US president-elect Donald Trump claims his deal-making chops are legendary. In 1987, he even wrote Trump: The Art of the Deal, which turned out to be a bestseller, even though his ability to rake in the big bucks has been critically questioned since.
But can those deal-making skills be employed to resolve the seemingly intractable, decades-old Kashmir conflict between India and Pakistan?
Trump’s vice-president elect, Mike Pence, thinks so.
On NBC News’ Meet The Press on Dec. 04, Pence was pressed by journalist Chuck Todd on the incoming Trump administration’s stance on Pakistan. Here’s a transcript of the conversation:
Chuck Todd: So let me jump to Pakistan. The Pakistan prime minister on Thursday, here is the headline in the front page of the international news in Karachi, “Trump says ready to play role in resolution of issues.” So let me ask you, is he offering to mediate border disputes? The pri– I guess Pakistan wanted to imply that, that he was offering to mediate border disputes between Pakistan and India. Is that what he was trying to say?
Mike Pence: Well, clearly there’s been great tension between India and Pakistan in recent days. It’s resulted in violence along the Kashmir region. And I think what the president-elect expressed in conversations with leaders on both countries was a desire for continued US engagement on building the relationship with both of those countries. These are two nuclear powers–
Pence: –the president-elect recognises that. And making sure that, that they know that when this administration takes office, that we intend to be fully engaged in the region and fully engaged with both nations to advance peace and security.
Todd: To be a mediator in deciding Kashmir?
Pence: Well, I think, I think, I think in president-elect Donald Trump you’ve got someone who, who is prepared to advance America’s interests here at home, to rebuild this economy, to fight for American jobs. But I think you’re also going to see an energetic leadership in the world, prepared to engage and to look for ways that he can bring those extraordinary deal-making skills to bear on lessening tensions and solving problems in the world.
Since 1947, India and Pakistan have been locked in a bloody tussle over Kashmir, with millions of troops amassed on both sides and regular exchange of fire across the border that divides the two nuclear-armed neighbours. Islamabad has also been accused of stoking and financing an insurgency in the Indian-administered parts of Kashmir, even as New Delhi’s administration in the area has been questioned for its brutality.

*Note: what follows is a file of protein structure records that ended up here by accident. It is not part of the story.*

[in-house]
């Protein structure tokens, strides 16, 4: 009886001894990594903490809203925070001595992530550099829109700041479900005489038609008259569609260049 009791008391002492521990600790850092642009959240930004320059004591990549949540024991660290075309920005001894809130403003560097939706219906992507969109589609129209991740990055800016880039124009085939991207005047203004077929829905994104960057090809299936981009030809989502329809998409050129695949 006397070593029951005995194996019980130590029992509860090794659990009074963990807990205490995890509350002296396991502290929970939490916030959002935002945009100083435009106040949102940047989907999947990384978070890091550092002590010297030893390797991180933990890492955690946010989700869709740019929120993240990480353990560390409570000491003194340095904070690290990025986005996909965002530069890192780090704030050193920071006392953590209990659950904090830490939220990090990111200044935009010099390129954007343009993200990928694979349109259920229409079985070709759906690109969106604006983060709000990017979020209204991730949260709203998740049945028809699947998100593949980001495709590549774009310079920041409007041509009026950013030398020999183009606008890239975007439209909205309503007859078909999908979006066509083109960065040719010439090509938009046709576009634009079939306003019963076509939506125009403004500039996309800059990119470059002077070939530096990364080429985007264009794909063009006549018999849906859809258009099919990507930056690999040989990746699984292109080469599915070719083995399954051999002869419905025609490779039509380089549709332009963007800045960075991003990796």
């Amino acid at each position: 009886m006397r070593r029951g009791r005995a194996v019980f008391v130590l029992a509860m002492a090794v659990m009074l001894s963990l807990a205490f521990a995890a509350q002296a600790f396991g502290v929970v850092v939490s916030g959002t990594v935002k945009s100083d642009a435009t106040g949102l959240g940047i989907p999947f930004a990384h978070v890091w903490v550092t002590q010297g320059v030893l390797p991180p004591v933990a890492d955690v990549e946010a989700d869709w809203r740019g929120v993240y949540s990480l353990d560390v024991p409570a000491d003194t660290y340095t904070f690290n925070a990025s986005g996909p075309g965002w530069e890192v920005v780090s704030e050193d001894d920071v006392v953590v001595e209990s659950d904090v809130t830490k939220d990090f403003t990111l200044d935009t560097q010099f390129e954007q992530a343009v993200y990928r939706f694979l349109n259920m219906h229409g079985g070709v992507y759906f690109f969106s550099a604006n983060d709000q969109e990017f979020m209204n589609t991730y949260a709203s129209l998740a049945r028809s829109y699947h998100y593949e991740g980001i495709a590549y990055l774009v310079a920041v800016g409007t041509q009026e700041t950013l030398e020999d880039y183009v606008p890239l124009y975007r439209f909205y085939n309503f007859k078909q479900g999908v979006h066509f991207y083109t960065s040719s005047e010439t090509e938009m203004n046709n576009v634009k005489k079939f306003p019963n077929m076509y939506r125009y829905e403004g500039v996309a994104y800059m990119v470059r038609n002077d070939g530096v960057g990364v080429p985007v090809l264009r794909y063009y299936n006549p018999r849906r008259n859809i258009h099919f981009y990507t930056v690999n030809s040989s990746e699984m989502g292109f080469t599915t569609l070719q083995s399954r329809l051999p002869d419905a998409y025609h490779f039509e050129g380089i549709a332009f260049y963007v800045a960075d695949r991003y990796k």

The United Nations has a presence in the disputed area through the United Nations Military Observer Group in India and Pakistan (UNMOGIP), which monitors the ceasefire on the Line of Control (LoC), the de facto border between the two countries in Kashmir.
And although a legion of leaders of both sides—including incumbent prime ministers Narendra Modi and Nawaz Sharif—have attempted to push the peace process forward, it has invariably been derailed, for some reason or another. Most prominently, the role of Pakistan’s powerful military and militant groups have repeatedly come under the scanner for nixing talks. From the Indian side, lately, an increasingly raucous band of right-wing nationalists haven’t helped matters either. It’s an almost insoluble mess, but one that India has always insisted is a bilateral issue, despite Pakistan’s repeated attempt to bring the matter to global forums, including the UN.
In any case, it isn’t entirely clear how an offer from Trump to use his “extraordinary deal-making skills” to resolve the Kashmir issue will be received in New Delhi and Islamabad. But if it’s anything like the US president-elect’s apparent conversation with Pakistan’s Sharif, possible negotiations will make for an extraordinary event. Maybe even tremendous.